An Incremental Technique to Pay Off Testing Technical Debt


Technical debt can shorten a product's life. But when technical debt mounts, it can be difficult to see how to pay it off. Using the practices discussed in this column, Johanna Rothman explains how you can start paying off that debt—and how to ease the product's development and maintenance for a long time.

Technical debt is the unfinished work the product development team accumulated from previous releases. This debt includes: design debt, where the design is insufficiently robust in some areas; development debt, where pieces of the code are missing; and testing debt, where tests were not developed or run against the code. Technical debt is common, but the practices in this article may help you reduce the amount in your project.

Let's assume your current project has substantial testing debt—the state of the software could be better understood if you could run more tests, automated or not, in several areas of the product. But the amount of debt is so large that it seems like an overwhelming problem to write, or even plan, a lot of tests, never mind trying to determine which ones to automate.

If that's the case on your project, consider trying these practices:

  1. Decompose each area into several use cases or scenarios. If you don't define requirements with use cases or scenarios, use your own technique to break the big area into smaller pieces. You don't have to have perfect requirements, but you do need to have a specific idea of what you need to test
  2. Rank the areas according to risk
  3. Develop tests in timeboxes, starting with the highest risk areas, until this release is complete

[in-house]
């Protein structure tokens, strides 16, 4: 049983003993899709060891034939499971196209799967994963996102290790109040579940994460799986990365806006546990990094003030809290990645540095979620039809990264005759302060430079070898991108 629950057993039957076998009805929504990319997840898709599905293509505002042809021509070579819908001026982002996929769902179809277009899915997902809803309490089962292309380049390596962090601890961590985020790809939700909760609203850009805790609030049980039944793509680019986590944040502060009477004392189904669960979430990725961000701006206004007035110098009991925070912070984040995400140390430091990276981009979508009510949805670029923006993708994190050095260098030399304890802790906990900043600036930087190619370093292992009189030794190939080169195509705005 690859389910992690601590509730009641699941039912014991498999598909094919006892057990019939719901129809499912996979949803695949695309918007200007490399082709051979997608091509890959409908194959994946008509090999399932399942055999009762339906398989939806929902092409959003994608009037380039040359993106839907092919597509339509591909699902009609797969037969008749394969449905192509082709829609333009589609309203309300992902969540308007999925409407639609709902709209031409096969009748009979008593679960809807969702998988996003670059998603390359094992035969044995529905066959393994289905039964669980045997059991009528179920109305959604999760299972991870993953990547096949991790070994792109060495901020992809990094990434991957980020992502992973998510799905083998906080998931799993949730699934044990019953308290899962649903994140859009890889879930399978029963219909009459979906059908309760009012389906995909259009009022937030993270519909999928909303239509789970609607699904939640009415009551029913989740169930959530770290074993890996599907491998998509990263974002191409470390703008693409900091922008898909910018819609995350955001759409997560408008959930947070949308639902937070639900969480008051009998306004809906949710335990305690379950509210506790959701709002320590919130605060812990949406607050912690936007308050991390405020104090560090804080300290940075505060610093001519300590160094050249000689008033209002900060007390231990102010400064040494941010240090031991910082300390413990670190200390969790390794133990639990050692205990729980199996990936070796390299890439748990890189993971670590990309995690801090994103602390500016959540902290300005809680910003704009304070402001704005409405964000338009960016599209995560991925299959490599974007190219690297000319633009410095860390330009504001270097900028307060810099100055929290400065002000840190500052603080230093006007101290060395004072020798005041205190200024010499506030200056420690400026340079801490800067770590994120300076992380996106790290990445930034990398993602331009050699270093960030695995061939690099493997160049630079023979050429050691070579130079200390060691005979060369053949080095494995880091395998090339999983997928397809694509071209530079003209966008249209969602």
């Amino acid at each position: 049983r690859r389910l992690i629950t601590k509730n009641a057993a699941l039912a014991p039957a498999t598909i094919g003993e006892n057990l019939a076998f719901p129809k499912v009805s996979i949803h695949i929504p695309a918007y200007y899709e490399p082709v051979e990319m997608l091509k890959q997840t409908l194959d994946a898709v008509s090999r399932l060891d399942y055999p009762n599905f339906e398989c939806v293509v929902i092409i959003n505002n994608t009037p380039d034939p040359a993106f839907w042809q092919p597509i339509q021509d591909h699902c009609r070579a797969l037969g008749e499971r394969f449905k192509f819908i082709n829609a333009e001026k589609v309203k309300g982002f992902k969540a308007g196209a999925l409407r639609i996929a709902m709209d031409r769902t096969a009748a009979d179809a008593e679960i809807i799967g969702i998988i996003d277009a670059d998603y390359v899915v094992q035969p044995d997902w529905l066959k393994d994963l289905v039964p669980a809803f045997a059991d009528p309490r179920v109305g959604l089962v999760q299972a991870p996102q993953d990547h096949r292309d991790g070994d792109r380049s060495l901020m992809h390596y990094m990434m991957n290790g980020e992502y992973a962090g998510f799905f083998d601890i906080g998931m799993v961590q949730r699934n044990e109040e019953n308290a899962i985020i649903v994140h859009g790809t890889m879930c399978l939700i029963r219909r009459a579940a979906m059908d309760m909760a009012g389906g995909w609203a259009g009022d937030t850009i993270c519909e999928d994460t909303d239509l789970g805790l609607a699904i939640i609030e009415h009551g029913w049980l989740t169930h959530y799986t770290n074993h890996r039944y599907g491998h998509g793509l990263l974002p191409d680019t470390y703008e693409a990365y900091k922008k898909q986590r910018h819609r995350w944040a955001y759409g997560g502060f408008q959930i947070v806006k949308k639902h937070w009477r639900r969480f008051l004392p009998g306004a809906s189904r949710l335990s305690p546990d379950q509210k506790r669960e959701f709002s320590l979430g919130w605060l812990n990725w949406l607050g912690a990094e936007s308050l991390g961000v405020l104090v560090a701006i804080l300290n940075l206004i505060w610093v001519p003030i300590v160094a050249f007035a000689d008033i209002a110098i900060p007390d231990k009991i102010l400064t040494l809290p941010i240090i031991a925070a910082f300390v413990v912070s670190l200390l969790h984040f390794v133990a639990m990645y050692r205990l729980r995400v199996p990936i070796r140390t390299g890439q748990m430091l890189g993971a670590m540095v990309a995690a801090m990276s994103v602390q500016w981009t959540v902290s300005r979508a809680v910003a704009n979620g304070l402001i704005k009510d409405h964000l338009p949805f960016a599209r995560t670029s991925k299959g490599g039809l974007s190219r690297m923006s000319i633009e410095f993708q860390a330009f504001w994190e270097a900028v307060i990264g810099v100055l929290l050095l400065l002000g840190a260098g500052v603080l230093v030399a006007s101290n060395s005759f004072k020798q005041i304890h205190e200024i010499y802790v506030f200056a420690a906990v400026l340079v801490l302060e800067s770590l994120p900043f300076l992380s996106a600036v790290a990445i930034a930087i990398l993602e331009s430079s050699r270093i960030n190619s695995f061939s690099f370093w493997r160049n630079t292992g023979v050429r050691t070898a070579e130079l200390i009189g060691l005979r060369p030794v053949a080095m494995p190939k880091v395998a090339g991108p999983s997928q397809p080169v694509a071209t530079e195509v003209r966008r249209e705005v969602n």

Once you've finished the work for this release, you'll want to reevaluate the risky areas (in case the product has changed direction) and follow these steps again.

Decompose Each Area into Scenarios
Let's assume you have a store application on the Web. The only part of the product that has been tested well is the security for credit cards. Other areas that need more development include the following: the application links to several product catalogs, and searching through each of them works only under specific circumstances; customers can't search all of the catalogs with one search; and not all the images render quickly enough when the pages load.

If you take these areas at face value, they are: broaden search, search all catalogs with one command, and accelerate loading time. But each area has more than one scenario. Here's what it might look like if we decompose each area into several scenarios. Note that the search areas are related, so we'll lump them together in the broaden search category and then decompose by type of search.

  • Broaden search: by types 1, 2, and 3, search by catalogs, and through all catalogs
  • Accelerate page loading time: browsing loading time, and search results loading time

These example phrases are similar to user stories—phrases that mean something in the context of the application but are not fully formed requirements. That's OK, because we want something to rank before we fully define the specific tests.

Rank Each Area According to Risk
Once we have a list of what we want to test, it's time to rank the listed items. This relative ranking is determined by what's most useful to the customer, not necessarily the area with the most technical debt.

One technique is to ask the product manager to assign points to each area. You will use the points to decide which area to test first.

In this example, we'll use fifty points. If you had more than twelve items on your list, you might find it useful to use 1,000 points. That way if the product manager assigned 250 points to one area, you would know that the risk of leaving that area untested was very high. Seeing all the points assigned provides you a relative priority, because the amount of points is related to the product manager's assessment of risk. I find this especially useful if I'm not sure the team can complete all the desired testing prior to release.


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